Undoubtedly, the 2018 Winter Games served as a similar affirmation for Lamoureux-Davidson, solidifying her brilliant legacy. Earlier in the Games, Lamoureux-Davidson scored a pair of goals in a timespan of merely six seconds, setting a record for the fastest two-goals in Winter Games ice hockey history. Achieving this feat against the Olympic Athletes from Russia, as said goals were recorded at the 31:46 and 31:52 marks of the game, it topped the previous women’s record held by Canada’s Caroline Ouellette, scoring twice in 16 seconds versus host country Italy at Torino 2006, while the men’s record was eight seconds, set by Carl Goran Oberg of Sweden at the 1960 Games in Squaw Valley, California.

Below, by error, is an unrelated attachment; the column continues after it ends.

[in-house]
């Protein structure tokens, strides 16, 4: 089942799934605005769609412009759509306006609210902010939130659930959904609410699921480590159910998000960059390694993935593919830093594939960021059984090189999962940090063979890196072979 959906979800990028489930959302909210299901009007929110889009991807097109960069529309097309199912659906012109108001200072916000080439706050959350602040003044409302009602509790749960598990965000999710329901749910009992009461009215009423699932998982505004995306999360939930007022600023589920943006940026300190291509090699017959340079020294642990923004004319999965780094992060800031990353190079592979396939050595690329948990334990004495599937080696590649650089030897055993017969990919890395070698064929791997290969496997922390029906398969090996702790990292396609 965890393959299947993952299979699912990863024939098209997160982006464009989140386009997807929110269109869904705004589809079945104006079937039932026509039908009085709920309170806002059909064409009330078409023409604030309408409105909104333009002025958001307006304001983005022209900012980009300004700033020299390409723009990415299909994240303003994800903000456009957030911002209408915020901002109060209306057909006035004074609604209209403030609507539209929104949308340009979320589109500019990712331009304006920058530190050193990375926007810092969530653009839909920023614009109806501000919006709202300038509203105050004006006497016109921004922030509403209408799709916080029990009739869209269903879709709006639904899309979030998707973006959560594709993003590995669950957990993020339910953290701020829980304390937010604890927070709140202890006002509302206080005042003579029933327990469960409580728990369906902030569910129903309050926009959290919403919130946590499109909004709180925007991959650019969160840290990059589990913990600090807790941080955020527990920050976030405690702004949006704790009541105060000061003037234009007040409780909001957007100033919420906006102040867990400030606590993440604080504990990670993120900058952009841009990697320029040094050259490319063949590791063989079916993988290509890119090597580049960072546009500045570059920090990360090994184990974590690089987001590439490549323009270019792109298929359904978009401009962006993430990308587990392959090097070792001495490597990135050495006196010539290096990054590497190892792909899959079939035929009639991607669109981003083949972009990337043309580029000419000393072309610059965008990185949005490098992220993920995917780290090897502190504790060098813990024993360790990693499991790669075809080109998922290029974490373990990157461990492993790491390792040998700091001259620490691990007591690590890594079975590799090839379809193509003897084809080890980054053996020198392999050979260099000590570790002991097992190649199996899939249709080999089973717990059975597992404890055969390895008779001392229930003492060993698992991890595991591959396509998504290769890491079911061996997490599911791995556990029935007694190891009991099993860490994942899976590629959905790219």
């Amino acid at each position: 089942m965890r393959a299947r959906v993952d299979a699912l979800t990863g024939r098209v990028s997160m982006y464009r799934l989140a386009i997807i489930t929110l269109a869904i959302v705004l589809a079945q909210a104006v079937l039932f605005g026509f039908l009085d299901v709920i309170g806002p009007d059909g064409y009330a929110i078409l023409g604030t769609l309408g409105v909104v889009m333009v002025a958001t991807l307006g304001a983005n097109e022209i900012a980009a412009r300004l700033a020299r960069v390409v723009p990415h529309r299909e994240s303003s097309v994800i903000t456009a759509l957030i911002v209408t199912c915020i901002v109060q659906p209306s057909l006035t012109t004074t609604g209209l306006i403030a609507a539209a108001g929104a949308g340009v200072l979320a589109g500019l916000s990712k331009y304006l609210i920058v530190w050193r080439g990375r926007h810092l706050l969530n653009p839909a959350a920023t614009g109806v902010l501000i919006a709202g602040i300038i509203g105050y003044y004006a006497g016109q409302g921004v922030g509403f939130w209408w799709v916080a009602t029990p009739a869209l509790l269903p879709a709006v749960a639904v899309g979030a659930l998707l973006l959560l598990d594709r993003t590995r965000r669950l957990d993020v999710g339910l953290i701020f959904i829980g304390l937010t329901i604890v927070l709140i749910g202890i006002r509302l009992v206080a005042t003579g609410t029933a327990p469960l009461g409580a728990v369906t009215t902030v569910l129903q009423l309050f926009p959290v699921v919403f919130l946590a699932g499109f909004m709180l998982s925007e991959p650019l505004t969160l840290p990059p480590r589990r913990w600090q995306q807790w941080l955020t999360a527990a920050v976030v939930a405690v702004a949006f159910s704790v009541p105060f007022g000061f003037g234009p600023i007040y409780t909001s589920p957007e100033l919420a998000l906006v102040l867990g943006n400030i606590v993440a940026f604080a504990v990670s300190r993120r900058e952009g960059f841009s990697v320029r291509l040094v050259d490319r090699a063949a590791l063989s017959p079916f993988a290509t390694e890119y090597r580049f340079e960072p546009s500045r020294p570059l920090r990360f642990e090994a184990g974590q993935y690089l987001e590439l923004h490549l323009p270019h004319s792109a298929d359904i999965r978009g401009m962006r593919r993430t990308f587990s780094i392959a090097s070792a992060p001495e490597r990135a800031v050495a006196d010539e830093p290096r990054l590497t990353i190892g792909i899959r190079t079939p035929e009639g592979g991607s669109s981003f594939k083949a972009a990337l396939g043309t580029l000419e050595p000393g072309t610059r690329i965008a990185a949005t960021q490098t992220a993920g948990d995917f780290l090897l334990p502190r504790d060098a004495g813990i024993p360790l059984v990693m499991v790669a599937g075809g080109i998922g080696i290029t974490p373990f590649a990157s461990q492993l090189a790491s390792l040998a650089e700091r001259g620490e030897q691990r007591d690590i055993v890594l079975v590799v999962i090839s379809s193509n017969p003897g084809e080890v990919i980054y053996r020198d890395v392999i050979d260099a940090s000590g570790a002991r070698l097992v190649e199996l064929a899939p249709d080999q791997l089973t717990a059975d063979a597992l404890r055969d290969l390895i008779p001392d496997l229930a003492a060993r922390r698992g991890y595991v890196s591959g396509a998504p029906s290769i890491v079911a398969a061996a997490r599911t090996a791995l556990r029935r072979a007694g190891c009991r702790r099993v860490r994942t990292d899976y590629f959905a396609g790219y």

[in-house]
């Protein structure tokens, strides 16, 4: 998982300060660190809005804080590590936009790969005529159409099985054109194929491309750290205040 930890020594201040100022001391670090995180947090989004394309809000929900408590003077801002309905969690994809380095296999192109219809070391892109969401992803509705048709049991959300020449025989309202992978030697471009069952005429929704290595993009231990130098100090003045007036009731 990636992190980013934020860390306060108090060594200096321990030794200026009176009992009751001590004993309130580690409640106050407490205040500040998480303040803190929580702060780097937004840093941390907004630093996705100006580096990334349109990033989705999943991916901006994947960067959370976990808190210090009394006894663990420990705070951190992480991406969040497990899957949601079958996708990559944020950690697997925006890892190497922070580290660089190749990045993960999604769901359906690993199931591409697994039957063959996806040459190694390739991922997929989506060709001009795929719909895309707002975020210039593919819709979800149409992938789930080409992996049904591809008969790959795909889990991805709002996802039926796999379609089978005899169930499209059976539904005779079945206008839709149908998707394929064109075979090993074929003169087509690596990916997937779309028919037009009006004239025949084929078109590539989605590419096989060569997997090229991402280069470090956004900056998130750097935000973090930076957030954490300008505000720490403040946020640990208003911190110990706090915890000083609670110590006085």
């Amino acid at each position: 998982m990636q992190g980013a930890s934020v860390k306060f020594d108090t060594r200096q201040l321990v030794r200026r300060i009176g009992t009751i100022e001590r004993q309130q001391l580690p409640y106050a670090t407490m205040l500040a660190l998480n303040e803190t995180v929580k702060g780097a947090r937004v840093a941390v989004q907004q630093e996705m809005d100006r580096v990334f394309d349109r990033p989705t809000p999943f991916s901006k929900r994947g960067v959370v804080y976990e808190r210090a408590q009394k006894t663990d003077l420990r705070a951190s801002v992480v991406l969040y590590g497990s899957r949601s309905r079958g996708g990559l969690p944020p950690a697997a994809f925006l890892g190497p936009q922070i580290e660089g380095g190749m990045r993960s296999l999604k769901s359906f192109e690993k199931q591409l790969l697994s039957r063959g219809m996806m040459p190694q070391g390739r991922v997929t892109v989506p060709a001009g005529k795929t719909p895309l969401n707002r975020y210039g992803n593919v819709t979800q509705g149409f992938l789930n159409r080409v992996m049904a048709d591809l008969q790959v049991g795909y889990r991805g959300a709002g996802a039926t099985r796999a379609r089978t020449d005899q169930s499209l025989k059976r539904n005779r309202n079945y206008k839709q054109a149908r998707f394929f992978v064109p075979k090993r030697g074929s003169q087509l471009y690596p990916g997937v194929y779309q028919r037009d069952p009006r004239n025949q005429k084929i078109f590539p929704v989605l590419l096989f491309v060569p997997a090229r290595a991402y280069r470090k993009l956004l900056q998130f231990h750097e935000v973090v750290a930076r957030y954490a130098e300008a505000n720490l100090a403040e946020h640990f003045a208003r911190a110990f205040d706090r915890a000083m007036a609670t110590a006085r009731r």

Sharing in the glorious feat of achievement with her cherished twin sister Monique, it only extends an amazing yet shared legacy as the greatest sisters in the history of women’s ice hockey, accentuated by rewriting the record books with the University of North Dakota, transforming the program into a perpetual contender. With Angela Ruggiero, a member of the Gold Medal winning team in Nagano on-hand to distribute the gold medals to the jubilant Americans, it was the kind of moment that truly brought the career of the Lamoureux twins full circle. Having called Ruggiero a teammate at the 2010 Vancouver Winter Games, which was her hockey swan song, the chance to collect gold from such a monumental figure in American hockey helped to bridge generations, while setting the stage to inspire a whole other new generation to lace up their skates.
Photo Credit: NBC Olympics and CTV News